Five years of hard work on the part of two Tanzanian laboratories and the CLSI staff and volunteers who mentored the laboratory employees have paid off. Both laboratories have been accredited by the Southern African Development Community Accreditation Service (SADCAS).
The CLSI Global Health Partnerships (GHP) program is partnering with the Global Emerging Infections Surveillance and Response System (GEIS) Division of the Armed Forces Health Surveillance Center to improve the quality of its laboratory network, and the efficiency and accuracy of its testing results. This is the first time CLSI is working with GEIS, which performs surveillance for emerging infectious diseases that could affect the US military.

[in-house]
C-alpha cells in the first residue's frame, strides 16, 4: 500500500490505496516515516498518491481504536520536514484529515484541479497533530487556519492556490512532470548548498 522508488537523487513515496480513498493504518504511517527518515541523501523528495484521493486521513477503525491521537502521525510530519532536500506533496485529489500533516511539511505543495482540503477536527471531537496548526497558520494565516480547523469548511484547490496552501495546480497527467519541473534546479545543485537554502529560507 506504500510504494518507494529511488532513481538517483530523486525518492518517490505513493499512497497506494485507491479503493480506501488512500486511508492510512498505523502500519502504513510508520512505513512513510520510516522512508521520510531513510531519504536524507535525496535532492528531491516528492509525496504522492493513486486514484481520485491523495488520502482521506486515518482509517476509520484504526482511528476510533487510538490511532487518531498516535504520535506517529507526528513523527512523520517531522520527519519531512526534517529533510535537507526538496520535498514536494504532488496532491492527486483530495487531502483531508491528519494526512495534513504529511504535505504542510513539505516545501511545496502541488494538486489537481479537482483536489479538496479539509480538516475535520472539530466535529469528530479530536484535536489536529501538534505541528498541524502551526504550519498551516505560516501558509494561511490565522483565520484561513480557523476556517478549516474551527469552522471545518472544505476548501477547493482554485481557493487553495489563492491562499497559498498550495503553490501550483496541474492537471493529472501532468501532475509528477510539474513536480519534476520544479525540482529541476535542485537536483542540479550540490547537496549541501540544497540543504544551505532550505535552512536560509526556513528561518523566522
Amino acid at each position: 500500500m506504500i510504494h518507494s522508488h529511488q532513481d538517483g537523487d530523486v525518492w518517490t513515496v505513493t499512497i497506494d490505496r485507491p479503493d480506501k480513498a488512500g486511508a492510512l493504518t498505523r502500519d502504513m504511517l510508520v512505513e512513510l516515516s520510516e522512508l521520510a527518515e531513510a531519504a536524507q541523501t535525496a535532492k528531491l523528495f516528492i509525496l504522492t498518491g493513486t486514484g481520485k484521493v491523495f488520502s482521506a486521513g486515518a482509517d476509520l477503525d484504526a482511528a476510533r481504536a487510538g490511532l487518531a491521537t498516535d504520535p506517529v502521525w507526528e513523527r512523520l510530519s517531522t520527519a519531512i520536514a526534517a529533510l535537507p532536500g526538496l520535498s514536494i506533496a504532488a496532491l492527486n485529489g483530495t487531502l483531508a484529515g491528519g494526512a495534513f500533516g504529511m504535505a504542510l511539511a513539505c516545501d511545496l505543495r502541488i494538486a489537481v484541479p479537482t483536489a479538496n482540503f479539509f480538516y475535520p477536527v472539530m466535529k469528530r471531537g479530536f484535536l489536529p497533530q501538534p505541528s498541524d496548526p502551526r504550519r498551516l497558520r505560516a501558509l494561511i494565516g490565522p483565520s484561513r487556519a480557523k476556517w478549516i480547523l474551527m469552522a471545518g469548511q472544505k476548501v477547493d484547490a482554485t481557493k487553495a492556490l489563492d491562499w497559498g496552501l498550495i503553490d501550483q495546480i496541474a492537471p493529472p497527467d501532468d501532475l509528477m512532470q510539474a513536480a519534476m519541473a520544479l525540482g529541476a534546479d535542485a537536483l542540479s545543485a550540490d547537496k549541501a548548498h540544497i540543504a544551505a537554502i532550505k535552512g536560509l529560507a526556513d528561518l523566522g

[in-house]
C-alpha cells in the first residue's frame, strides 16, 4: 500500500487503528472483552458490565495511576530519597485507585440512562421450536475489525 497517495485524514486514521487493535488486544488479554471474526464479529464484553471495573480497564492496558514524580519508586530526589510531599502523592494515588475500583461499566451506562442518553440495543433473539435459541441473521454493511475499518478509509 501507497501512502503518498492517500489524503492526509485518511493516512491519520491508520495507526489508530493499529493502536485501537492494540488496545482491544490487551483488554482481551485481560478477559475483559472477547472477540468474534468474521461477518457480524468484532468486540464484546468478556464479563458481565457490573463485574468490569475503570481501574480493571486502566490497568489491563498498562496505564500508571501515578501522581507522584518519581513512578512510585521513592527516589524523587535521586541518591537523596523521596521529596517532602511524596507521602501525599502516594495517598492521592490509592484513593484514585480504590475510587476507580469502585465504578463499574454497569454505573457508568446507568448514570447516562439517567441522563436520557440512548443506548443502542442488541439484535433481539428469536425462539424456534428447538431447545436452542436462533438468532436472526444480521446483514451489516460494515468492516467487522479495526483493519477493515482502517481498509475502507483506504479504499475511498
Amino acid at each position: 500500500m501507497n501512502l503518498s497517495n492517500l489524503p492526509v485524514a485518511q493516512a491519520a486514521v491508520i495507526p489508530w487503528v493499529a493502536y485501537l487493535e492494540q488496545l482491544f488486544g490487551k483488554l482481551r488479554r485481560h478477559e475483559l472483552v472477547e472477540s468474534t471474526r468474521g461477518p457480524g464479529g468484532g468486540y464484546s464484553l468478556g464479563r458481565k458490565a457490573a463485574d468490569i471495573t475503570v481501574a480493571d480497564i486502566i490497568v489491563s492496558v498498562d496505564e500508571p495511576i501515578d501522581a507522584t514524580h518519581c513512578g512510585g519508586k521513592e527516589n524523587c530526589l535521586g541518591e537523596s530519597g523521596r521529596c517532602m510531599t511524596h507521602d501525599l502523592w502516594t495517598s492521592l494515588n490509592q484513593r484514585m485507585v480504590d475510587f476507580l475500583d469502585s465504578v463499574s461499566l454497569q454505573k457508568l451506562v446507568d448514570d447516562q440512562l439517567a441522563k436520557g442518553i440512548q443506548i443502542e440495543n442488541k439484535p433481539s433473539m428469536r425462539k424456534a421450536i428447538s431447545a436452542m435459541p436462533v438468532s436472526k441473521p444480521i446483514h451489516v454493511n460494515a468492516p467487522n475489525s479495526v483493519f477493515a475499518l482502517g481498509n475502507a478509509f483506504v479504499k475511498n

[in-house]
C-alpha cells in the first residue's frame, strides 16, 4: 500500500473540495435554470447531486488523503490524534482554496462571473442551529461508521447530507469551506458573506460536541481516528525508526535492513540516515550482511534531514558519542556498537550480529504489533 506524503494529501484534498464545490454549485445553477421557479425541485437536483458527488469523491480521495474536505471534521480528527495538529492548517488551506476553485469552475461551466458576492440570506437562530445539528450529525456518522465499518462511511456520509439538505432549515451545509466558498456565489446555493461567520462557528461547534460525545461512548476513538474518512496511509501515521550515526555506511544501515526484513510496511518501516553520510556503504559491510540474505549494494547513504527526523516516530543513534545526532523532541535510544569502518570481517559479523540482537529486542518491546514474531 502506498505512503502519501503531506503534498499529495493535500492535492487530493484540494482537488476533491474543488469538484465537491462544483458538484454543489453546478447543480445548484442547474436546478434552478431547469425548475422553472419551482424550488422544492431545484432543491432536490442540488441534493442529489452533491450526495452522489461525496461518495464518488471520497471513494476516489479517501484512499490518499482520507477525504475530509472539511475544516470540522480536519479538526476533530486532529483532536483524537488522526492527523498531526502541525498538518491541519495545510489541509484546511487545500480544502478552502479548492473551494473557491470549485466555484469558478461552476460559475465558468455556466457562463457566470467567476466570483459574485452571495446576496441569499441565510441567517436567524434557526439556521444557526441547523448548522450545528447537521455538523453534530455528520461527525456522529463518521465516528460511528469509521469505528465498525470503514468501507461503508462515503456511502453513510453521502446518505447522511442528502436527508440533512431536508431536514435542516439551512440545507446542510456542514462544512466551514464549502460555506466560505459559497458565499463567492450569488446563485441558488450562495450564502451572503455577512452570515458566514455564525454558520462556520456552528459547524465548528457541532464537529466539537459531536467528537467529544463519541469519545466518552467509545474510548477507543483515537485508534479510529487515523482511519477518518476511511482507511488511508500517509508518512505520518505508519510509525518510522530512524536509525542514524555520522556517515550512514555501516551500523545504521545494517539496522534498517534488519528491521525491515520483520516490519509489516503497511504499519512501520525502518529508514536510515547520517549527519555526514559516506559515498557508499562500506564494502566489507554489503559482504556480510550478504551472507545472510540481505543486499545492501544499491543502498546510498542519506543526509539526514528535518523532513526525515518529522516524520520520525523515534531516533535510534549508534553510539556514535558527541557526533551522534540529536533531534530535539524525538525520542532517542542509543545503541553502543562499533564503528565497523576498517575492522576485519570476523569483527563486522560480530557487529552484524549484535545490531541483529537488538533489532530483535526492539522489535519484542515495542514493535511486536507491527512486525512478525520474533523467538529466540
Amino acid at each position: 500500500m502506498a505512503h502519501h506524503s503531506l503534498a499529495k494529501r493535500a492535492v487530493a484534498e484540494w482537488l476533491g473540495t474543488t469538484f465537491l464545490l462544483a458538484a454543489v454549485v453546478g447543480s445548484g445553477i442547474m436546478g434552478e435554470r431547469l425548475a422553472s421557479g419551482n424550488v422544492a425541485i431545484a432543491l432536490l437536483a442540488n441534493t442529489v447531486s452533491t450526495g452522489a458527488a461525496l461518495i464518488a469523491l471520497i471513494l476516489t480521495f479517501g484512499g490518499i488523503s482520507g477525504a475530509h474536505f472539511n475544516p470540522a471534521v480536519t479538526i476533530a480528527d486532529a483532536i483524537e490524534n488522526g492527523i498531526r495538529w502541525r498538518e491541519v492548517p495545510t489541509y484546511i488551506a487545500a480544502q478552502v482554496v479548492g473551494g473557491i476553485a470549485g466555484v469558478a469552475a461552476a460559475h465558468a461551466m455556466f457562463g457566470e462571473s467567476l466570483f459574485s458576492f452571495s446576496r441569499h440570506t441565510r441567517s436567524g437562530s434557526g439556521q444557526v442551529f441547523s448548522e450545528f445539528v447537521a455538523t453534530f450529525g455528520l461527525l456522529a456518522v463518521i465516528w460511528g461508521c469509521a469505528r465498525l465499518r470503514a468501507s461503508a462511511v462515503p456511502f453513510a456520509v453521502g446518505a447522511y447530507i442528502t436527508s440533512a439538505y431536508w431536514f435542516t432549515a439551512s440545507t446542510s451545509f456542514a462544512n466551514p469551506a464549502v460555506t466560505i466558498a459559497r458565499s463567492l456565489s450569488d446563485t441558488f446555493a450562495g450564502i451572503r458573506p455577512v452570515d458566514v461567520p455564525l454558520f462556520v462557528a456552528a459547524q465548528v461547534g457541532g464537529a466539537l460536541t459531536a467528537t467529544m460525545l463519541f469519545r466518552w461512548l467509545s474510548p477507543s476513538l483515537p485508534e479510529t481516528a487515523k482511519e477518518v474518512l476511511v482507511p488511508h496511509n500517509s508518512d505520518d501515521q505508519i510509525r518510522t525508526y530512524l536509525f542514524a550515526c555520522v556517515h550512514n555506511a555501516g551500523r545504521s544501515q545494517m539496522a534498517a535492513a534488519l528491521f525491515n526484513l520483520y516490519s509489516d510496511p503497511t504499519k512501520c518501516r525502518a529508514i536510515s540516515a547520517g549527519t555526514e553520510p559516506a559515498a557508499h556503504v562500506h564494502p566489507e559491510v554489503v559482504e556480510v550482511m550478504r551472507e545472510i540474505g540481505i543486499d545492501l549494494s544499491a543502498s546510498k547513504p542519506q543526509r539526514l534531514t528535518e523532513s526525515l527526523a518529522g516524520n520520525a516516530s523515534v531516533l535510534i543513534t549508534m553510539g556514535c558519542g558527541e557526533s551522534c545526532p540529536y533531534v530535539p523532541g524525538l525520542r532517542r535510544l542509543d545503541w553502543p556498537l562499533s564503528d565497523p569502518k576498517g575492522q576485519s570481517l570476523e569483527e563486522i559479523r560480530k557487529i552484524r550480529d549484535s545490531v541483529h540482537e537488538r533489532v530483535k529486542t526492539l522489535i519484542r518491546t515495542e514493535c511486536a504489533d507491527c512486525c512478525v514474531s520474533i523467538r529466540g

CLSI Senior Program Manager, Patrick Mateta, MT, MBA, laughed when asked if moving to the United States from Africa four years ago was a big change for him and his family. “Wow. Huge,” answered Mr. Mateta. “The first weekend, there was a huge snowstorm.”
It was the first time his three children, then ages 1, 8, and 12, had ever seen snow. The Zimbabwe native had relocated with his family to the Philadelphia area in December 2009 to work as a full-time employee of the CLSI Global Health Partnerships (GHP) program. He previously was a volunteer and then a contractor for GHP.
The CLSI Global Health Partnerships (GHP) staff is wrapping up a busy and successful year of traveling throughout the world to assist developing countries in improving the quality of their laboratories. Here are some highlights from the past year of activities.
CLSI’s Global Health Partnerships (GHP) program recently conducted its first Master Assessor and Master Mentor Training of Trainers (TOT) workshops since becoming part of the US President’s Emergency Plan for AIDS Relief (PEPFAR) nearly seven years ago. The weeklong workshops were held in Tanzania, the first country GHP started working with under PEPFAR.